Civil asset forfeiture laws have been around for several decades in Hidalgo County and in other communities throughout Texas. Originally intended to bring down organized criminal operations by seizing their assets, these programs have become subject to abuse by law enforcement agencies and prosecutors.
Unfortunately, innocent people lose their property due to lack of knowledge of these laws and the proper procedures to challenge them. One of the main issues with forfeiture laws is that you can lose your property—even without being convicted of a crime.
Unlike a criminal case in which the burden of proof is on the prosecution to prove your guilt beyond a reasonable doubt, if law enforcement seizes your property, the burden is on you to prove that you are entitled to have it returned. This is often quite difficult and the value of the asset may not justify the expense involved with attempting to get it back.
The money is generally used to finance future investigations into illegal activities. Based on a report by the Texas Office of Court Administration, the state seized $486 million in assets through civil forfeiture during a recent 10-year period
While cash is one thing that could be taken under Texas civil forfeiture, the following are the other items subject to seizure:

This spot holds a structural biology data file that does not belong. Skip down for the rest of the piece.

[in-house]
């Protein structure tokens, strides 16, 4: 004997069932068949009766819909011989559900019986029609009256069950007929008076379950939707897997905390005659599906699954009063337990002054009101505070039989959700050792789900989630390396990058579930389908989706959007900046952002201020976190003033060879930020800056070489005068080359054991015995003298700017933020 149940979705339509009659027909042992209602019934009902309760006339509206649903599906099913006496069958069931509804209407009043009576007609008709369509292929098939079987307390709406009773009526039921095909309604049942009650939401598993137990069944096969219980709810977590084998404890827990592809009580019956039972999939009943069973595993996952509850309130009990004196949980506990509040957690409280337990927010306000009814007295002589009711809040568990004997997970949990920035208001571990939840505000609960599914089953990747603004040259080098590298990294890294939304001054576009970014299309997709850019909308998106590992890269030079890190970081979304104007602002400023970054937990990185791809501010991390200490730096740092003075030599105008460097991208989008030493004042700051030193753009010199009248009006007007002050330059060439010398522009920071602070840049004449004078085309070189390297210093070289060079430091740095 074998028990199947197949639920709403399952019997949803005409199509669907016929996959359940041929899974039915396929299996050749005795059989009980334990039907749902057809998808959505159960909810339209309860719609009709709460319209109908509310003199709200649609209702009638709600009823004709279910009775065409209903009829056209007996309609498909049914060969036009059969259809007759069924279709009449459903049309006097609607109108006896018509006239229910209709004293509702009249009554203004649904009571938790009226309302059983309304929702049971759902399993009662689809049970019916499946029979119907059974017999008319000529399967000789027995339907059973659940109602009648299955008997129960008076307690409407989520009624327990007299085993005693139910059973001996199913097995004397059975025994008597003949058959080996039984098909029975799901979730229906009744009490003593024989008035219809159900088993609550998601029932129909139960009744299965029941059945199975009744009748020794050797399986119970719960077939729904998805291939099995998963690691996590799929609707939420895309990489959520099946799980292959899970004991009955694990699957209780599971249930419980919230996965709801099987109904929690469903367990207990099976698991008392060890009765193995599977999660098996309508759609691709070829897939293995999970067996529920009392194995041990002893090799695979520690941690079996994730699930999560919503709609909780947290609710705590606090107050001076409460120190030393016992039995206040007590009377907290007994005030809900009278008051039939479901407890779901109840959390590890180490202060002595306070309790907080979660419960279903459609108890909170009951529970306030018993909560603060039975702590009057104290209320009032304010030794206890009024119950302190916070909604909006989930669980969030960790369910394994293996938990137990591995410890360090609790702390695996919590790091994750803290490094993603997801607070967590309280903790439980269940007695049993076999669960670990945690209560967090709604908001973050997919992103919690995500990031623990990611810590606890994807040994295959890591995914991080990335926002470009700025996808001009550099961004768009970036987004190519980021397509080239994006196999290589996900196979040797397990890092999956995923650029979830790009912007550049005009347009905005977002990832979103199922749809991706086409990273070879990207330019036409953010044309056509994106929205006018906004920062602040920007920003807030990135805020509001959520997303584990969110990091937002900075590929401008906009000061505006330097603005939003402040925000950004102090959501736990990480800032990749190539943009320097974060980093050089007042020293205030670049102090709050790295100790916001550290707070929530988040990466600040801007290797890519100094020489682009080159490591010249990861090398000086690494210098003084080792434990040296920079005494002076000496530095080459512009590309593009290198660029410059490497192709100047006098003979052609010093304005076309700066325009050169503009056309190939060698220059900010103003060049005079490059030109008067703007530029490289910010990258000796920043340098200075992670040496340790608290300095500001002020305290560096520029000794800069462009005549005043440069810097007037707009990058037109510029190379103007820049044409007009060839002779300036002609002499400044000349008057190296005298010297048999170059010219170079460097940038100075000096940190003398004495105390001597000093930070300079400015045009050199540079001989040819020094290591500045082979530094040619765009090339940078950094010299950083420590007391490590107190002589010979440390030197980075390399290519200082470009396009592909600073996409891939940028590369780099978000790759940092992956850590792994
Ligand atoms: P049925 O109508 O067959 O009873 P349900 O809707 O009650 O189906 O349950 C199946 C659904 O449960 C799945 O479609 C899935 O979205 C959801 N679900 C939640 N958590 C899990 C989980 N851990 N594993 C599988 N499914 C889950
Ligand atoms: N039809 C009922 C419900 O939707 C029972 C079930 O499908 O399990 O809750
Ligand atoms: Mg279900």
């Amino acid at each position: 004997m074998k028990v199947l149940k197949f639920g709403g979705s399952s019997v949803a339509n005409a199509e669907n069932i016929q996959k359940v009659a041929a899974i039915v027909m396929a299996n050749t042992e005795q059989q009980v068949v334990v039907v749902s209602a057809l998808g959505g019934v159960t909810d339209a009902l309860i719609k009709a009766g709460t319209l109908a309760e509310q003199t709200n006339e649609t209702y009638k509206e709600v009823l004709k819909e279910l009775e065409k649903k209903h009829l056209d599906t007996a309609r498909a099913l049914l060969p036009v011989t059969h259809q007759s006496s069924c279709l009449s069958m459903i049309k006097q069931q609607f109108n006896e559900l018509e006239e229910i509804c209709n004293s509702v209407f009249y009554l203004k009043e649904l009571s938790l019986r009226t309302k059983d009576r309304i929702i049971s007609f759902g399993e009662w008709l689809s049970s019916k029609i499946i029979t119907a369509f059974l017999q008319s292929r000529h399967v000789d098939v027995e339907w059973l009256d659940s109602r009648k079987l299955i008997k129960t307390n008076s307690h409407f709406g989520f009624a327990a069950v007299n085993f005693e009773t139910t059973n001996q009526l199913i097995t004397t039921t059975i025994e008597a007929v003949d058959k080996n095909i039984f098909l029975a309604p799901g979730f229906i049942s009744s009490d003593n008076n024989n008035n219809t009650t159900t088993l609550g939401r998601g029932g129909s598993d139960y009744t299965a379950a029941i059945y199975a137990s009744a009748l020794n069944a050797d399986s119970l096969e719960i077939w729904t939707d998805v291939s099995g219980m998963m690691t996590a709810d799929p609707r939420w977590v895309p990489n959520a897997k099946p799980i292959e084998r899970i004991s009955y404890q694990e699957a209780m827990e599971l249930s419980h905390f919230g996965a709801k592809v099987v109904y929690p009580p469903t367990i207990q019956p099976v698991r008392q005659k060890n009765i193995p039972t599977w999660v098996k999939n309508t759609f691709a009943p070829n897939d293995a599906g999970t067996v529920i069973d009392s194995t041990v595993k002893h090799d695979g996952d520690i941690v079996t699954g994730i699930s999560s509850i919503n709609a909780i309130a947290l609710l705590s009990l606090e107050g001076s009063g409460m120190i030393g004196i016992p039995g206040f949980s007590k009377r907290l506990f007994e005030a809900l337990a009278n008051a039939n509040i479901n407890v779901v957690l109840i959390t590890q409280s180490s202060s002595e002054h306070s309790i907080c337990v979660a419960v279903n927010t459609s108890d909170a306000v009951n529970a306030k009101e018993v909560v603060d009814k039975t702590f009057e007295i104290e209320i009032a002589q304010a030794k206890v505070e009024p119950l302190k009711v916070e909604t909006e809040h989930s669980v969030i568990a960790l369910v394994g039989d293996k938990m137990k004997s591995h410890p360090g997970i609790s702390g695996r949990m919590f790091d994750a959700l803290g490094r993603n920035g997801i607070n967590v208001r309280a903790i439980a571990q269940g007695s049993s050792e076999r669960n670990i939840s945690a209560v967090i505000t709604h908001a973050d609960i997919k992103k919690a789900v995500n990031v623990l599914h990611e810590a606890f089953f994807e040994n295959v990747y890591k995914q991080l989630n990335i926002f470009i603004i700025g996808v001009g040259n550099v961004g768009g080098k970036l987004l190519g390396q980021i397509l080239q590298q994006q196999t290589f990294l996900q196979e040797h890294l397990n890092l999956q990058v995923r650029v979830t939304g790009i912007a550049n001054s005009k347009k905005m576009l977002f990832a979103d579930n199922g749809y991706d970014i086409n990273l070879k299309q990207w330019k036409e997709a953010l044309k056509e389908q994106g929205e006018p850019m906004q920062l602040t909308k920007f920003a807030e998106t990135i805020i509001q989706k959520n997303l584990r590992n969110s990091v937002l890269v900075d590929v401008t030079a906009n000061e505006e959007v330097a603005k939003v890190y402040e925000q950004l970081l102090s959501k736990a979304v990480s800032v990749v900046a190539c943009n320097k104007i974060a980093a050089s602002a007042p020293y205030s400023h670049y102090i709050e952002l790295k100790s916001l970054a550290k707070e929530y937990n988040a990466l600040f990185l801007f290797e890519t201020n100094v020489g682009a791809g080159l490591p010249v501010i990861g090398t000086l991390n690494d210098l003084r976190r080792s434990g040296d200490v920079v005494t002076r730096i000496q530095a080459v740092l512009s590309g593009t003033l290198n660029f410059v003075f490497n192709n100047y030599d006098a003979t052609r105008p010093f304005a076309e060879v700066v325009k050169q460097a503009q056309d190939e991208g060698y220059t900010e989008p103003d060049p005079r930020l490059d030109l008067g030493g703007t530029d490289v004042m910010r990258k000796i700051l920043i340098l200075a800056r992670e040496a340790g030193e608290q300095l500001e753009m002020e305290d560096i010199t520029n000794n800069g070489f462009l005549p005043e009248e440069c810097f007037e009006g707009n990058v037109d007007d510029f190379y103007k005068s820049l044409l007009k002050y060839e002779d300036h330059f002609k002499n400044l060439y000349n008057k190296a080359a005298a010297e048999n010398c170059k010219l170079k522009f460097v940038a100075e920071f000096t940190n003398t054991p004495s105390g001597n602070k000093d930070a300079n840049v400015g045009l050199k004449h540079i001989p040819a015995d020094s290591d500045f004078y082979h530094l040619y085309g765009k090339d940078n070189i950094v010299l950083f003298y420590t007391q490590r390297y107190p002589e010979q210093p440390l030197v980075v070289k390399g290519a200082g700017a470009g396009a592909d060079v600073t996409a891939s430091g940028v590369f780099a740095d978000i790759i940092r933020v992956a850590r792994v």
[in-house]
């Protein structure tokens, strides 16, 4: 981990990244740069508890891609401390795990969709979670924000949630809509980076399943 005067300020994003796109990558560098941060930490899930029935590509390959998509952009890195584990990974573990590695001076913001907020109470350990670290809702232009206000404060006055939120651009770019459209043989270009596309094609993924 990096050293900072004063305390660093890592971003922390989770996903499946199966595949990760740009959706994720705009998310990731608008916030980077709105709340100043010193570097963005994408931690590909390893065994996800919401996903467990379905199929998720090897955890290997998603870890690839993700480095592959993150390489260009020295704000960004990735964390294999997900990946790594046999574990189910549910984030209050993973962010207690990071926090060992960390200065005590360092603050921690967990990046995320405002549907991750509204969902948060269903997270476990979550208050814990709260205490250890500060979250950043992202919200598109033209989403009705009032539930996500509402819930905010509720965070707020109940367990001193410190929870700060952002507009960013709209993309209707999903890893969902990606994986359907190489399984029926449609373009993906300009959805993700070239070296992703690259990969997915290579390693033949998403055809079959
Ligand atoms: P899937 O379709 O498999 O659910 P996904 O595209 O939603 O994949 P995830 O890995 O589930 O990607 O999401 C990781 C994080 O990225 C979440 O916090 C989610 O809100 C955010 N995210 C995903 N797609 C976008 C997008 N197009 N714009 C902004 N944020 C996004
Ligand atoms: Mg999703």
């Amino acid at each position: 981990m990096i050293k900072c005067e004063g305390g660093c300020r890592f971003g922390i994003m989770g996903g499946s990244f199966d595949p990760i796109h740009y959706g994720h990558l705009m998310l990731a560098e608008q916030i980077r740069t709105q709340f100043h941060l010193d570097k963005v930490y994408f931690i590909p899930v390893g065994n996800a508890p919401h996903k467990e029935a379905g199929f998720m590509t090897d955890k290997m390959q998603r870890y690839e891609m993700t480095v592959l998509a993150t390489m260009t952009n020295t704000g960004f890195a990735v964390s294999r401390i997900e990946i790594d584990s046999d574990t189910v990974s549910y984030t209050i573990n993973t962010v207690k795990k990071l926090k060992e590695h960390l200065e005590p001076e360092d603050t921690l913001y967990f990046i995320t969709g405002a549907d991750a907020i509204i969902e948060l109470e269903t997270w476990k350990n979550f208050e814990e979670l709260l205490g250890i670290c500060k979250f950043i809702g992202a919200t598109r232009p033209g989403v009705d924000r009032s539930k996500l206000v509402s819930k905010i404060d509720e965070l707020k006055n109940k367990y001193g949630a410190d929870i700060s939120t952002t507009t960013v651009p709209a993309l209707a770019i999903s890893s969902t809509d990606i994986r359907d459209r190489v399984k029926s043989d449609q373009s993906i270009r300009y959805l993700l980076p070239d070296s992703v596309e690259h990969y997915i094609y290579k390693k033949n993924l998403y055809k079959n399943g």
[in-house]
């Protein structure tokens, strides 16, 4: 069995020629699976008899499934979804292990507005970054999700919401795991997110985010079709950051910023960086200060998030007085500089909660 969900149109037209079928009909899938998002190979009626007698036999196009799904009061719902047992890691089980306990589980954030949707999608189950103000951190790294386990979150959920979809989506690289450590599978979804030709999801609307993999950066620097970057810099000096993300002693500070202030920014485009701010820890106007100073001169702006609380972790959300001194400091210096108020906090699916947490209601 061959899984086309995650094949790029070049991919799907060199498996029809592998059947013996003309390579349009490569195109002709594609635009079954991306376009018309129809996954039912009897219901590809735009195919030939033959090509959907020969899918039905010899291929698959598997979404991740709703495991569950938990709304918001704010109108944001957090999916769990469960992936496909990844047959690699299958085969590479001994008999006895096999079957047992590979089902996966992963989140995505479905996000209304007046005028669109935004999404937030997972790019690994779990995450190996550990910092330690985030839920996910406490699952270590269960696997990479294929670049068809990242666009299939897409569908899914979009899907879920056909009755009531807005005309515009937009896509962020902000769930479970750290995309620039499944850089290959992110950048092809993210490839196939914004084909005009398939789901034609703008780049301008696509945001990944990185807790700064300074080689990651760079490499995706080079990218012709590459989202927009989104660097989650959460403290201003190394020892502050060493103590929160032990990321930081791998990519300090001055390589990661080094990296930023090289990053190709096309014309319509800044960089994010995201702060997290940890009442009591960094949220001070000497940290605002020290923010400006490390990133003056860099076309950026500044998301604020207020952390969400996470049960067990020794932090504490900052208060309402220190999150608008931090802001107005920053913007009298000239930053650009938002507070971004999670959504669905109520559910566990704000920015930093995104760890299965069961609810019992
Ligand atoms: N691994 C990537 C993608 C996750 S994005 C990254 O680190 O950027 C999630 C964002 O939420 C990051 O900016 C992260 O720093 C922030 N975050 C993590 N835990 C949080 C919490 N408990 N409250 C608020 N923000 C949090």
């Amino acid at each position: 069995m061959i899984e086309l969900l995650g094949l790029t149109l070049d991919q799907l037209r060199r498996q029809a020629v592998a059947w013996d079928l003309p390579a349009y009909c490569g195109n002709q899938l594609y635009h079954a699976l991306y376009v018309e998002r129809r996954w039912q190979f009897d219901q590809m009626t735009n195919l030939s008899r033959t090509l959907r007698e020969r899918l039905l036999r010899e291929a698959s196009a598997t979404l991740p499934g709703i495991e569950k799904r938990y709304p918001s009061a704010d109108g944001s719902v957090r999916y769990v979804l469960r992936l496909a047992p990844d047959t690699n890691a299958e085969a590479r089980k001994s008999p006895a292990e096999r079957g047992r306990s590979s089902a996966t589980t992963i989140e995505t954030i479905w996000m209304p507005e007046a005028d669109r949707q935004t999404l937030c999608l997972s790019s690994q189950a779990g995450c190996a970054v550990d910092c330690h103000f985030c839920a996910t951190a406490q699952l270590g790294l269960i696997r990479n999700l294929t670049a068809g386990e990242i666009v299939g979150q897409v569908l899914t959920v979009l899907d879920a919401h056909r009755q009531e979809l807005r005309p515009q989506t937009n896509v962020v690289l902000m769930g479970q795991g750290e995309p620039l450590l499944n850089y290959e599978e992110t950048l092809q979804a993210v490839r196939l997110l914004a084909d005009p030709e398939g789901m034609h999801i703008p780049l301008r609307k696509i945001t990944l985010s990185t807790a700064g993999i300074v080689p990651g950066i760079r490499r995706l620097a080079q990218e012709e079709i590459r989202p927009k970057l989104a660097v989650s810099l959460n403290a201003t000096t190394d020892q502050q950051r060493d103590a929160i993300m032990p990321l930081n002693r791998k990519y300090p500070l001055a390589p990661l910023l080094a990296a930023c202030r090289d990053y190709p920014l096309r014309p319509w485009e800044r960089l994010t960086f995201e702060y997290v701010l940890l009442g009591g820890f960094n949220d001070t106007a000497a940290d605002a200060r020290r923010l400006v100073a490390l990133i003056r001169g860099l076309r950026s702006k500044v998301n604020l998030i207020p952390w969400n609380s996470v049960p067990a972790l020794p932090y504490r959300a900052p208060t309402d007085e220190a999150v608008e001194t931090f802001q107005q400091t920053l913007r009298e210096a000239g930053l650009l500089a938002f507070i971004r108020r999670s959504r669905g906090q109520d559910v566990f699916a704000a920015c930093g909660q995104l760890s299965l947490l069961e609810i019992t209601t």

- Motor vehicles
- Homes and other real property
- Bank accounts
Civil Forfeiture Laws
According to Chapter 59 of the Texas Code of Criminal Procedure, contraband subject to seizure and sale is any real or personal property used or intended to be used in the commission of specific designated felonies and misdemeanors. The statute also allows civil forfeiture of contraband which was bought using money obtained in the commission of certain designated felonies and misdemeanors or used to facilitate the commission of those crimes.
The following is the list of criminal offenses designated as authorizing civil forfeiture:
- First- and second-degree felonies
- Drug charges
- Felony DUI if there are prior convictions
- Computer crimes
- Money laundering
- Identity theft
- Evading arrest
- Criminal trespass
- Various weapons charges
A civil forfeiture may occur with something as routine as a vehicle stop for a traffic violation. After informing you that you committing an offense, the police officer may ask for permission to search your vehicle. If you consent to the search, anything considered evidence of a crime or contraband may be seized.
Fortunately, U.S. citizens are entitled to due process under the 14th Amendment to the Constitution, which allows those who have been victims of police seizure an opportunity for a hearing. A civil forfeiture lawyer knows how to force the government to prove that your property is considered contraband within the definition of the law.